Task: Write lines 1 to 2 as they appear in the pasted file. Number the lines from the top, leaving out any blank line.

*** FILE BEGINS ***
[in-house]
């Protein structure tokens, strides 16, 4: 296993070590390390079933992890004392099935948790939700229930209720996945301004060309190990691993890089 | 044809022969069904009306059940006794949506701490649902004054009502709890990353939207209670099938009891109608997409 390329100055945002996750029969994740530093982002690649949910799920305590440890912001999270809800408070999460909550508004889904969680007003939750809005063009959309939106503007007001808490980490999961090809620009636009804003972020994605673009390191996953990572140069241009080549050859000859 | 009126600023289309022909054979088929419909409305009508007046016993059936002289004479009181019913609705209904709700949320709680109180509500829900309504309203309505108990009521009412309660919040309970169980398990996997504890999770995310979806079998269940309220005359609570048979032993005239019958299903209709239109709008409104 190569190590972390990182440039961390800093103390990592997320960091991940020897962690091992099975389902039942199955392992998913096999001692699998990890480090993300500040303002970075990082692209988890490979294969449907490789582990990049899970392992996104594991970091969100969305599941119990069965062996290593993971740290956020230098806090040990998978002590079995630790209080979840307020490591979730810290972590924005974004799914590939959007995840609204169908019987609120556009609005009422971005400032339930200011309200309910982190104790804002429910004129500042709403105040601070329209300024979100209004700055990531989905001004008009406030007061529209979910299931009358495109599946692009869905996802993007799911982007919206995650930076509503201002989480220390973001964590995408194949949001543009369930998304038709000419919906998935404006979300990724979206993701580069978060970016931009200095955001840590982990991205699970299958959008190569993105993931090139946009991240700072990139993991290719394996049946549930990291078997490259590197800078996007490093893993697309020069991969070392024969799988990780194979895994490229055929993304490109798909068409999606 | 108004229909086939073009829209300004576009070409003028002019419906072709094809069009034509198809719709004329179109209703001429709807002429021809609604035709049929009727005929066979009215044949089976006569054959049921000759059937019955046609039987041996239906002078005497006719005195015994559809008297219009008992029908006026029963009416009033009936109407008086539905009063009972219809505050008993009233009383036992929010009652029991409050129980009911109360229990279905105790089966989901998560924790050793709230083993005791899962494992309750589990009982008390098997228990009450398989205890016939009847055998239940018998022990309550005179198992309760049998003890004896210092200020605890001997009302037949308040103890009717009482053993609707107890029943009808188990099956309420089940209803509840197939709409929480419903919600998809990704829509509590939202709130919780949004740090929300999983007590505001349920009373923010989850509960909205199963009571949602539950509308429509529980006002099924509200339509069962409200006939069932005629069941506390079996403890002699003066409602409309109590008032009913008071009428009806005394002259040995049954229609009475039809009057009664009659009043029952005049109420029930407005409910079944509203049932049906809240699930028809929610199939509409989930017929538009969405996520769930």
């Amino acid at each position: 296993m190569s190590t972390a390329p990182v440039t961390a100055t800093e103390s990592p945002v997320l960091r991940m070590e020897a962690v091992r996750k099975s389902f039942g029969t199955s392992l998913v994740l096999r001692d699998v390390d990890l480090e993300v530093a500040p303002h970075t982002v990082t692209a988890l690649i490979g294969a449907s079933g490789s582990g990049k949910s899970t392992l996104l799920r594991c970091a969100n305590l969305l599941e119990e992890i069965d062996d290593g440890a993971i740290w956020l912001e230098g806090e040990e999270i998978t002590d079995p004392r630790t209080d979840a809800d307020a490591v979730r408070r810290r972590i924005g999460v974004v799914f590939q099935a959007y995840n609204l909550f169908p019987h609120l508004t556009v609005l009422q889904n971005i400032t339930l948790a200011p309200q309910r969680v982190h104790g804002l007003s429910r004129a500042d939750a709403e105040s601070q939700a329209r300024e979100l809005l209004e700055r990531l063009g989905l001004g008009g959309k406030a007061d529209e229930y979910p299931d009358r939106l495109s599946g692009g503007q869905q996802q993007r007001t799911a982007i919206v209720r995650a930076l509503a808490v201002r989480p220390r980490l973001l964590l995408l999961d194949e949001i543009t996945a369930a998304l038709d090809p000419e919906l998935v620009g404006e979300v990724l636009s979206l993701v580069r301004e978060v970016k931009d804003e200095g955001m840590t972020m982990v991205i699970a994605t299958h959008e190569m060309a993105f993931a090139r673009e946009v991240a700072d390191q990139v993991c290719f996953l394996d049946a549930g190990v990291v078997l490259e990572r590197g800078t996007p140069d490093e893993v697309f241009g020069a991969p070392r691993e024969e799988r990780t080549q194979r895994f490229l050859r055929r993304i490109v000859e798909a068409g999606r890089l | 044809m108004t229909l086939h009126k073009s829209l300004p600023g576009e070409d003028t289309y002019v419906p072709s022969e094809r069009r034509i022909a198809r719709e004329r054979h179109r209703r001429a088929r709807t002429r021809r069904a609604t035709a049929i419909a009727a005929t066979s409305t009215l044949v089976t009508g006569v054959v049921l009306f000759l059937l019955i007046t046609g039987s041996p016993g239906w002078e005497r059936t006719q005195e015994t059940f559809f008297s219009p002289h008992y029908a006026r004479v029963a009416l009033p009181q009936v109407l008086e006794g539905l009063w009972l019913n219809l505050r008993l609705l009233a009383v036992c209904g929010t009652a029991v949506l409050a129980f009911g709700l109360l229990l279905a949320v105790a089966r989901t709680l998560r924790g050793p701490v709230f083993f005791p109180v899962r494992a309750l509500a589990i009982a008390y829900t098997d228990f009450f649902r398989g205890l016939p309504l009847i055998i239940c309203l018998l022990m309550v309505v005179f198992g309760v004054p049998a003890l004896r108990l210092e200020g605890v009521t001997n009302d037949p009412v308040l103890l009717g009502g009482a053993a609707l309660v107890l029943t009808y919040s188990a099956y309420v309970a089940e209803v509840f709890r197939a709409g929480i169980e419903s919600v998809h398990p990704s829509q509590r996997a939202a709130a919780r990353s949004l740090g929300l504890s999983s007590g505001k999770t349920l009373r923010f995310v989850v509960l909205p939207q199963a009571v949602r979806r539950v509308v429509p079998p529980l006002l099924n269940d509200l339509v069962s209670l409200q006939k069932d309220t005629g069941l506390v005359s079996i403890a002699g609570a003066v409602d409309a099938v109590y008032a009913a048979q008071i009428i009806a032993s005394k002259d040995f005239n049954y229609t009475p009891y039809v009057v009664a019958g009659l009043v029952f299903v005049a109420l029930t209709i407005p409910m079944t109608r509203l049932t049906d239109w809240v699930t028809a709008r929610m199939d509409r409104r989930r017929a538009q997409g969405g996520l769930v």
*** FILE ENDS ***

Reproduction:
[in-house]
């Protein structure tokens, strides 16, 4: 296993070590390390079933992890004392099935948790939700229930209720996945301004060309190990691993890089 | 044809022969069904009306059940006794949506701490649902004054009502709890990353939207209670099938009891109608997409 390329100055945002996750029969994740530093982002690649949910799920305590440890912001999270809800408070999460909550508004889904969680007003939750809005063009959309939106503007007001808490980490999961090809620009636009804003972020994605673009390191996953990572140069241009080549050859000859 | 009126600023289309022909054979088929419909409305009508007046016993059936002289004479009181019913609705209904709700949320709680109180509500829900309504309203309505108990009521009412309660919040309970169980398990996997504890999770995310979806079998269940309220005359609570048979032993005239019958299903209709239109709008409104 190569190590972390990182440039961390800093103390990592997320960091991940020897962690091992099975389902039942199955392992998913096999001692699998990890480090993300500040303002970075990082692209988890490979294969449907490789582990990049899970392992996104594991970091969100969305599941119990069965062996290593993971740290956020230098806090040990998978002590079995630790209080979840307020490591979730810290972590924005974004799914590939959007995840609204169908019987609120556009609005009422971005400032339930200011309200309910982190104790804002429910004129500042709403105040601070329209300024979100209004700055990531989905001004008009406030007061529209979910299931009358495109599946692009869905996802993007799911982007919206995650930076509503201002989480220390973001964590995408194949949001543009369930998304038709000419919906998935404006979300990724979206993701580069978060970016931009200095955001840590982990991205699970299958959008190569993105993931090139946009991240700072990139993991290719394996049946549930990291078997490259590197800078996007490093893993697309020069991969070392024969799988990780194979895994490229055929993304490109798909068409999606 | 108004229909086939073009829209300004576009070409003028002019419906072709094809069009034509198809719709004329179109209703001429709807002429021809609604035709049929009727005929066979009215044949089976006569054959049921000759059937019955046609039987041996239906002078005497006719005195015994559809008297219009008992029908006026029963009416009033009936109407008086539905009063009972219809505050008993009233009383036992929010009652029991409050129980009911109360229990279905105790089966989901998560924790050793709230083993005791899962494992309750589990009982008390098997228990009450398989205890016939009847055998239940018998022990309550005179198992309760049998003890004896210092200020605890001997009302037949308040103890009717009482053993609707107890029943009808188990099956309420089940209803509840197939709409929480419903919600998809990704829509509590939202709130919780949004740090929300999983007590505001349920009373923010989850509960909205199963009571949602539950509308429509529980006002099924509200339509069962409200006939069932005629069941506390079996403890002699003066409602409309109590008032009913008071009428009806005394002259040995049954229609009475039809009057009664009659009043029952005049109420029930407005409910079944509203049932049906809240699930028809929610199939509409989930017929538009969405996520769930």